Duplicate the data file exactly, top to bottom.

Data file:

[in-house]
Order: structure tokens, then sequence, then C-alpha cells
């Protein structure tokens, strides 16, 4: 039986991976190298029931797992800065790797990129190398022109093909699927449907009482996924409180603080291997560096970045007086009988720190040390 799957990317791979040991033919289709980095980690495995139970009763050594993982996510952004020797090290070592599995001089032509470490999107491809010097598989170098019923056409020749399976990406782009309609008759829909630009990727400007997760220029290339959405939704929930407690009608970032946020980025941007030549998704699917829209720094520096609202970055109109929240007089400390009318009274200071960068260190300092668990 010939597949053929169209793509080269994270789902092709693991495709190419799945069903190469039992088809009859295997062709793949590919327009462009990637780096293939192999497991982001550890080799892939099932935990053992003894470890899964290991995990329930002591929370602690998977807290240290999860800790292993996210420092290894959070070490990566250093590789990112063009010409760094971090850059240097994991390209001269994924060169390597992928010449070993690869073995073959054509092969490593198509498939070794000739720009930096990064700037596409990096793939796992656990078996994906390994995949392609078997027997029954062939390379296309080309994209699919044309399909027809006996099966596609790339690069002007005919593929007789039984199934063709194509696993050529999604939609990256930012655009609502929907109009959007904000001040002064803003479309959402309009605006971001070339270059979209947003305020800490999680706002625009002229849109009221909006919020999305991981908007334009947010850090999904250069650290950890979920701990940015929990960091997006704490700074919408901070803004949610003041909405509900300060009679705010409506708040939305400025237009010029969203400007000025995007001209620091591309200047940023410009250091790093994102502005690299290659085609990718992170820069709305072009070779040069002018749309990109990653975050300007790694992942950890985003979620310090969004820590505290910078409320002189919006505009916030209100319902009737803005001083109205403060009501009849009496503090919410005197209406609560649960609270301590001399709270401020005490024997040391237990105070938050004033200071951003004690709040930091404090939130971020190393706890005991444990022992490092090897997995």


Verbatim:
[in-house]
Order: structure tokens, then sequence, then C-alpha cells
């Protein structure tokens, strides 16, 4: 039986991976190298029931797992800065790797990129190398022109093909699927449907009482996924409180603080291997560096970045007086009988720190040390 799957990317791979040991033919289709980095980690495995139970009763050594993982996510952004020797090290070592599995001089032509470490999107491809010097598989170098019923056409020749399976990406782009309609008759829909630009990727400007997760220029290339959405939704929930407690009608970032946020980025941007030549998704699917829209720094520096609202970055109109929240007089400390009318009274200071960068260190300092668990 010939597949053929169209793509080269994270789902092709693991495709190419799945069903190469039992088809009859295997062709793949590919327009462009990637780096293939192999497991982001550890080799892939099932935990053992003894470890899964290991995990329930002591929370602690998977807290240290999860800790292993996210420092290894959070070490990566250093590789990112063009010409760094971090850059240097994991390209001269994924060169390597992928010449070993690869073995073959054509092969490593198509498939070794000739720009930096990064700037596409990096793939796992656990078996994906390994995949392609078997027997029954062939390379296309080309994209699919044309399909027809006996099966596609790339690069002007005919593929007789039984199934063709194509696993050529999604939609990256930012655009609502929907109009959007904000001040002064803003479309959402309009605006971001070339270059979209947003305020800490999680706002625009002229849109009221909006919020999305991981908007334009947010850090999904250069650290950890979920701990940015929990960091997006704490700074919408901070803004949610003041909405509900300060009679705010409506708040939305400025237009010029969203400007000025995007001209620091591309200047940023410009250091790093994102502005690299290659085609990718992170820069709305072009070779040069002018749309990109990653975050300007790694992942950890985003979620310090969004820590505290910078409320002189919006505009916030209100319902009737803005001083109205403060009501009849009496503090919410005197209406609560649960609270301590001399709270401020005490024997040391237990105070938050004033200071951003004690709040930091404090939130971020190393706890005991444990022992490092090897997995």